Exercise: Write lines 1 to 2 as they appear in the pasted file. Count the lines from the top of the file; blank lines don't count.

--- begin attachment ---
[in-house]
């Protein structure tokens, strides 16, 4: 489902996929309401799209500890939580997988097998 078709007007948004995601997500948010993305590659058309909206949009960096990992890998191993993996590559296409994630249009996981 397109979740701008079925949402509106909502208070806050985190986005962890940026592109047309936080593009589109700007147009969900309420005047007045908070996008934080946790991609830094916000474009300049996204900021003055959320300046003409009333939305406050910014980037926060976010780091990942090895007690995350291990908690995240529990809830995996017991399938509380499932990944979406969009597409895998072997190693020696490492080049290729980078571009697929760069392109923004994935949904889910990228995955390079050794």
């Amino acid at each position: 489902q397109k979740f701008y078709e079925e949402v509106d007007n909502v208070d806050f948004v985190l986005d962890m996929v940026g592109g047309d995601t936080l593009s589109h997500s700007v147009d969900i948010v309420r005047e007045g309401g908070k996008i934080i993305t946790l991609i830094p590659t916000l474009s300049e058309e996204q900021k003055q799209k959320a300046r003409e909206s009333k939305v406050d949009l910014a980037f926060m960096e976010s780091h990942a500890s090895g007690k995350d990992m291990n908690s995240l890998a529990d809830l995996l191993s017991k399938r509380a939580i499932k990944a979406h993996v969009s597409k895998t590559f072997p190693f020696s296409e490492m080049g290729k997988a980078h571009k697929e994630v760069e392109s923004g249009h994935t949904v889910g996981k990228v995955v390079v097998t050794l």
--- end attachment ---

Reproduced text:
[in-house]
């Protein structure tokens, strides 16, 4: 489902996929309401799209500890939580997988097998 078709007007948004995601997500948010993305590659058309909206949009960096990992890998191993993996590559296409994630249009996981 397109979740701008079925949402509106909502208070806050985190986005962890940026592109047309936080593009589109700007147009969900309420005047007045908070996008934080946790991609830094916000474009300049996204900021003055959320300046003409009333939305406050910014980037926060976010780091990942090895007690995350291990908690995240529990809830995996017991399938509380499932990944979406969009597409895998072997190693020696490492080049290729980078571009697929760069392109923004994935949904889910990228995955390079050794």